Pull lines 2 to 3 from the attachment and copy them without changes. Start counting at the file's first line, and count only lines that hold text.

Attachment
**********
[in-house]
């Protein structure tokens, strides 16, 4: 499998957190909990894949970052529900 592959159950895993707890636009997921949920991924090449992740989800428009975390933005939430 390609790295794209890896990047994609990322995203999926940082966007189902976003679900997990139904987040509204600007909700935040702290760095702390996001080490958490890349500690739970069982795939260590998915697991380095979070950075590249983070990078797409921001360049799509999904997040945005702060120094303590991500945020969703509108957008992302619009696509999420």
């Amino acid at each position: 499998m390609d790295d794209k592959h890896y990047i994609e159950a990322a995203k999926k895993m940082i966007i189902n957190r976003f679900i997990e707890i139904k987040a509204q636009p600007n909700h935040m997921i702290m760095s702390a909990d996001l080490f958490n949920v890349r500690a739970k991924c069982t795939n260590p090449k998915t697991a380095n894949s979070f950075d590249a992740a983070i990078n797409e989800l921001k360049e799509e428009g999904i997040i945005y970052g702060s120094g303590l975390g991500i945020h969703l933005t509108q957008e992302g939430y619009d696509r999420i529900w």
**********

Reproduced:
């Protein structure tokens, strides 16, 4: 499998957190909990894949970052529900 592959159950895993707890636009997921949920991924090449992740989800428009975390933005939430 390609790295794209890896990047994609990322995203999926940082966007189902976003679900997990139904987040509204600007909700935040702290760095702390996001080490958490890349500690739970069982795939260590998915697991380095979070950075590249983070990078797409921001360049799509999904997040945005702060120094303590991500945020969703509108957008992302619009696509999420």
């Amino acid at each position: 499998m390609d790295d794209k592959h890896y990047i994609e159950a990322a995203k999926k895993m940082i966007i189902n957190r976003f679900i997990e707890i139904k987040a509204q636009p600007n909700h935040m997921i702290m760095s702390a909990d996001l080490f958490n949920v890349r500690a739970k991924c069982t795939n260590p090449k998915t697991a380095n894949s979070f950075d590249a992740a983070i990078n797409e989800l921001k360049e799509e428009g999904i997040i945005y970052g702060s120094g303590l975390g991500i945020h969703l933005t509108q957008e992302g939430y619009d696509r999420i529900w």